Together we sang the Lord’s Prayer -- and how fervently it was sung, with ten or 15 people translating into sign language, their hands and bodies full of the same yearning after God that I could hear in the voices all around me. No sooner had we finished lifting ourselves toward the Lord than Troy Perry quietly asked us to check under our chairs for any strange packages. The hotel had received a bomb threat. “But we will continue worship as usual,” he announced; and again the audience broke into happy applause.
It was enough to make any Christian think some long and sober thoughts. This was the most grateful celebration of Christ I had ever attended, yet it was threatened by hatred on every hand. During the sermon, Perry mentioned that in 1973 four MCC church buildings had been destroyed by arson -- in Los Angeles first, then in Nashville, San Francisco and finally in New Orleans. So cunningly was the New Orleans fire set that 30 people, including the pastor, lost their lives. A city official joked at the time that there would be no problem about what to do with the bodies: “We can just put them in fruit jars.”
On the very heels of recounting this calamitous history, Troy Perry cried out, “But we praise the Lord that through all this we have been drawn closer to Christ and to each other” -- and again, that celebrative applause! (“We are troubled on every side, yet not distressed. . . . persecuted, but not forsaken; cast down, but not destroyed . . .” )
When the new elders were installed to make up a ruling body of four men and four women the entire congregation was invited to reach toward the altar to share in the blessing. I did so, and was surprised to feel the palms of my hands growing warm, even hot, with the spiritual energy in that place. (Why was I surprised? Don’t we Christians really believe in the presence of God in our midst? Could that be why so many of us are powerless?)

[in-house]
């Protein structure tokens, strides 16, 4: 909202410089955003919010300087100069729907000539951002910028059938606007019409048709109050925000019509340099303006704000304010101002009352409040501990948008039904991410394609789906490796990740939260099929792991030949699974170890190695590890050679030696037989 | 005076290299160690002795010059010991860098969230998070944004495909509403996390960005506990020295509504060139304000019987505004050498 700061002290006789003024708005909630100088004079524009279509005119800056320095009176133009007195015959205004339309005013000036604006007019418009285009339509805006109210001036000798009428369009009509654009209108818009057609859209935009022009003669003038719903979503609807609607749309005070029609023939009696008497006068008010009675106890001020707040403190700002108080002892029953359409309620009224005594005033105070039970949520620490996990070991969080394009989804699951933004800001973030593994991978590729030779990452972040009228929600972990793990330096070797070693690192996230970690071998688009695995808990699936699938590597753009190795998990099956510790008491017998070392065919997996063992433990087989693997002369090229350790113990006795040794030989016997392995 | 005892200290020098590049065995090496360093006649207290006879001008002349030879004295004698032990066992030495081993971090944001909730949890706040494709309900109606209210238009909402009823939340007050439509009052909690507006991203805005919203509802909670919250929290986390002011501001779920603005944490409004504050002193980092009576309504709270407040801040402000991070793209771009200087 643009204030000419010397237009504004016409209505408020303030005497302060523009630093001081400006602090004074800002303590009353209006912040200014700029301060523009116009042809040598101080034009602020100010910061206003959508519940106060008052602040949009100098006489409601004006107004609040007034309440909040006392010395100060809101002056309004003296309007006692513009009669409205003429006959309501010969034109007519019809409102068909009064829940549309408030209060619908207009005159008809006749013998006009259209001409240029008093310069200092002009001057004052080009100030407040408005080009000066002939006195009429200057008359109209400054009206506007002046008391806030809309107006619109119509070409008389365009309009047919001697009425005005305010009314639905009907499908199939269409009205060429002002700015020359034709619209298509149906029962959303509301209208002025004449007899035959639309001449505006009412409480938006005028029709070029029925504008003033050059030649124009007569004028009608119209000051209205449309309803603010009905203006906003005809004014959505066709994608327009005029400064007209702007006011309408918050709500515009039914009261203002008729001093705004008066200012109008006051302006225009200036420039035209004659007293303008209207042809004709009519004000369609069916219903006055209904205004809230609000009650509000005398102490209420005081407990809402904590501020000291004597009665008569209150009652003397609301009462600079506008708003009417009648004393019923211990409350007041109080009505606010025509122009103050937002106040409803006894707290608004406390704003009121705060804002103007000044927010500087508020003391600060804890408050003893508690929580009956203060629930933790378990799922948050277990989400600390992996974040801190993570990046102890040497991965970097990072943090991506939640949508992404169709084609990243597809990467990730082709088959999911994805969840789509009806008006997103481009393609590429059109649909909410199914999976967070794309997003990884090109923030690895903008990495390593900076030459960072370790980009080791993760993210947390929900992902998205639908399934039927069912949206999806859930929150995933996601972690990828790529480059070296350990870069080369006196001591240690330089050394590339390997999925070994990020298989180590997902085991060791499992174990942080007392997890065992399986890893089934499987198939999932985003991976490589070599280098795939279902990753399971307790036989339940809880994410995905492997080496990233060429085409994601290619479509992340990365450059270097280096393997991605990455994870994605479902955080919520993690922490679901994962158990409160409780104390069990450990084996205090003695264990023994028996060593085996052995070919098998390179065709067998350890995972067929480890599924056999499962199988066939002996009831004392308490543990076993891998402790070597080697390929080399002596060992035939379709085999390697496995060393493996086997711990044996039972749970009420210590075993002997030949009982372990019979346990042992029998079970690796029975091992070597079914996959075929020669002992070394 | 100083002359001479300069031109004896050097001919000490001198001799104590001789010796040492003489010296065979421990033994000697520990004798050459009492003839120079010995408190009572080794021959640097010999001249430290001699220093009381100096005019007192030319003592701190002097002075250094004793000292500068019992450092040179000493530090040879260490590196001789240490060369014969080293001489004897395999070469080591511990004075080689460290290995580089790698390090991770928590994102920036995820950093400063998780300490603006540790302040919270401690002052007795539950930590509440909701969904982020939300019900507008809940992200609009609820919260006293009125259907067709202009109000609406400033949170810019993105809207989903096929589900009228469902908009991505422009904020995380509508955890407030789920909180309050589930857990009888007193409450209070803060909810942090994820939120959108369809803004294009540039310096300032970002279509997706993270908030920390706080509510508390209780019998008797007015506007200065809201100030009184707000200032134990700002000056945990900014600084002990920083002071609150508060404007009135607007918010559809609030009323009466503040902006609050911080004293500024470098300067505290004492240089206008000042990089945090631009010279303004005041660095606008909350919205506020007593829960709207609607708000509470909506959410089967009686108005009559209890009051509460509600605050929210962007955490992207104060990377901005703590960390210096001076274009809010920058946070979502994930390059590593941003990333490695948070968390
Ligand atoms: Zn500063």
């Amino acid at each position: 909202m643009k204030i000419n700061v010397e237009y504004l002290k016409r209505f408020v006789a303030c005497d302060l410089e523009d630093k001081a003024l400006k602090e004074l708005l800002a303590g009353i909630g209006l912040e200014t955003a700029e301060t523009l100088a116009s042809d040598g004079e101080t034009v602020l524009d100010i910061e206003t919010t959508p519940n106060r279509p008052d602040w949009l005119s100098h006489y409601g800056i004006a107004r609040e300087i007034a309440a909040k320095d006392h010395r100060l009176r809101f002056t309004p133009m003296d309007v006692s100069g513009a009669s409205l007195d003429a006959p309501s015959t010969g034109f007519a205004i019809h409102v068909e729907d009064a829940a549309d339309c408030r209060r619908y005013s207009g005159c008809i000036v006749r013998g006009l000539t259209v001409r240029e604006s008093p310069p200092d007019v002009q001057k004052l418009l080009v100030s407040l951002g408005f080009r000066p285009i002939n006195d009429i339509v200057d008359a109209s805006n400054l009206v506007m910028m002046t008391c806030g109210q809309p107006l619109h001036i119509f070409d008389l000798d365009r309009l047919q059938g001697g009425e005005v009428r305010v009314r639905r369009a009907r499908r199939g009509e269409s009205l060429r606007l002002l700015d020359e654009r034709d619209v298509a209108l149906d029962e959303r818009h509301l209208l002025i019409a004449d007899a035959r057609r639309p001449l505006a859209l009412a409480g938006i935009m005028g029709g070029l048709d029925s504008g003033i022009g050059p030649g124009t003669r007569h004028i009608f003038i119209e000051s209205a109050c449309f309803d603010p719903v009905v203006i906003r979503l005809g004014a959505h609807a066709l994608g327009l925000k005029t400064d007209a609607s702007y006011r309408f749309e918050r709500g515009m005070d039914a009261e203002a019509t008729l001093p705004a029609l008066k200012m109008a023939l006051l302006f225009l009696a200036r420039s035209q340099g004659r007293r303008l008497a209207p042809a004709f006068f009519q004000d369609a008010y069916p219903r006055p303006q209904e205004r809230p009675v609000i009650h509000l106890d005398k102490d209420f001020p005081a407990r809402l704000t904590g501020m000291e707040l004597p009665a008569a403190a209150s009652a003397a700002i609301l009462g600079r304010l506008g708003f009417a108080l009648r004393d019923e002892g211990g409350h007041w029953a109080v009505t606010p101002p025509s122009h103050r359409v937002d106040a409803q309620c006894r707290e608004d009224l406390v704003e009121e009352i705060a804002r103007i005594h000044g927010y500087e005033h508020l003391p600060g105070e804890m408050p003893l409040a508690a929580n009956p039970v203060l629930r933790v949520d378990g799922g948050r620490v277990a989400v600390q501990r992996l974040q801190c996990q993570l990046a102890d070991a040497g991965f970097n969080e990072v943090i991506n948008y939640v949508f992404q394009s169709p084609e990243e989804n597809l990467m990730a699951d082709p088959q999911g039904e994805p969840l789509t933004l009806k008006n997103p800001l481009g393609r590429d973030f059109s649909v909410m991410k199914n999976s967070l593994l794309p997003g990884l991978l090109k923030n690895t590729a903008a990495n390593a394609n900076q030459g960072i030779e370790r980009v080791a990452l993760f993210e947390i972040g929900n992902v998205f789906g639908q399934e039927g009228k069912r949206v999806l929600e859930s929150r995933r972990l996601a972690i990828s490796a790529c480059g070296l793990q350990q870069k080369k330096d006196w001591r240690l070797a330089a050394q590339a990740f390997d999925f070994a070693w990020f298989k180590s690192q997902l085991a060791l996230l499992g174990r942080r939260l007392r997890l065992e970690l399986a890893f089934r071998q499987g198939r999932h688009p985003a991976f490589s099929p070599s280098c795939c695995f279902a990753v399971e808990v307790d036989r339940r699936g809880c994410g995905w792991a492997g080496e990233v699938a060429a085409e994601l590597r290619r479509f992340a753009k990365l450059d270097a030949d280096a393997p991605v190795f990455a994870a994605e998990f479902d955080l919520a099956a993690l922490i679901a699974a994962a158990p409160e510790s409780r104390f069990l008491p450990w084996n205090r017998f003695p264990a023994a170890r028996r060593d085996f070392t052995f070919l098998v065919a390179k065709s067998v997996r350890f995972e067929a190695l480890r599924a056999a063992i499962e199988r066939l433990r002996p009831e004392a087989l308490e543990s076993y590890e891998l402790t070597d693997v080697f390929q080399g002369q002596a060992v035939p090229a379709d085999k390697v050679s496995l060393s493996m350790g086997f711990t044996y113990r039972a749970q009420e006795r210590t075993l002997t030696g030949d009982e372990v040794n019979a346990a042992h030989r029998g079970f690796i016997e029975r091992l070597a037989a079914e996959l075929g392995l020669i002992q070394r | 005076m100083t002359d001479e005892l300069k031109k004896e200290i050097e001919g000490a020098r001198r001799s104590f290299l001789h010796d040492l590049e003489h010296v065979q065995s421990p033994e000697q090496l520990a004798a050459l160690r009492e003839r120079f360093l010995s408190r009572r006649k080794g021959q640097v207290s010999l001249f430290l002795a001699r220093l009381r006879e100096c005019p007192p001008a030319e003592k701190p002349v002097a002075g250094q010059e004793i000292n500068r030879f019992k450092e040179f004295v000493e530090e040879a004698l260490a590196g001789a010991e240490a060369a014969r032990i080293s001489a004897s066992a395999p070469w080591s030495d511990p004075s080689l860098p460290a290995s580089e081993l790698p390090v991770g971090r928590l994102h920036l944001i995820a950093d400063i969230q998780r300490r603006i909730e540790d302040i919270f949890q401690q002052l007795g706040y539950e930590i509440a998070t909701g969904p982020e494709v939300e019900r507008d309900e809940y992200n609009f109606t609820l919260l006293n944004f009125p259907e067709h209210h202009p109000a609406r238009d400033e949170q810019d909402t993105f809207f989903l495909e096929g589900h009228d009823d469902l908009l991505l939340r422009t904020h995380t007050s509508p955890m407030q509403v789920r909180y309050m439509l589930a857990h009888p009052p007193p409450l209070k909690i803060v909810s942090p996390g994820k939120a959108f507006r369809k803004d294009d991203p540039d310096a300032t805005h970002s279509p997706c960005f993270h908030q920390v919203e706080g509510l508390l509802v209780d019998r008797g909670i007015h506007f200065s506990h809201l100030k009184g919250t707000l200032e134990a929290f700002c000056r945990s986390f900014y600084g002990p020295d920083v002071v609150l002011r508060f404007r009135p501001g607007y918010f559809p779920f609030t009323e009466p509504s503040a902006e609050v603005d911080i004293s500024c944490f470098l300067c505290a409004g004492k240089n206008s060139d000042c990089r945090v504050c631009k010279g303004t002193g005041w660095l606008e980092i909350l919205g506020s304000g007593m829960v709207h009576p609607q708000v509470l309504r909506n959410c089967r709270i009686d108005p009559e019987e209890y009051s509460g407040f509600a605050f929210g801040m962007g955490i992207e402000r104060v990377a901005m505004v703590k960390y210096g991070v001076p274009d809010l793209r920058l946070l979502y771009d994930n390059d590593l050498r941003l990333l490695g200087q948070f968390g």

Years ago I was told that if I wanted to see what the Holy Spirit is doing among gay Christians, I ought to visit the Metropolitan Community Church in Los Angeles. For one reason or another (homophobia, perhaps?) I never bothered to do it. Now at last I have experienced what it is like to worship the Lord among a persecuted people, and I have seen the Spirit in action there. Ever since, I have known that I must make this statement to my Christian sisters and brothers everywhere:
God, which knoweth the hearts, bare them witness, giving them the Holy Ghost, even as he did unto us; and put no difference between us and them, purifying their hearts by faith. Now therefore why tempt ye God, to put a yoke upon the neck of the disciples, which neither our fathers nor we were able to bear? But we believe that through the grace of the Lord Jesus Christ, we shall be saved, even as they [Acts 15:8-11].
What grace will break forth among us all when we stop building walls of hostility between ourselves and other people who are loved by the Holy Spirit!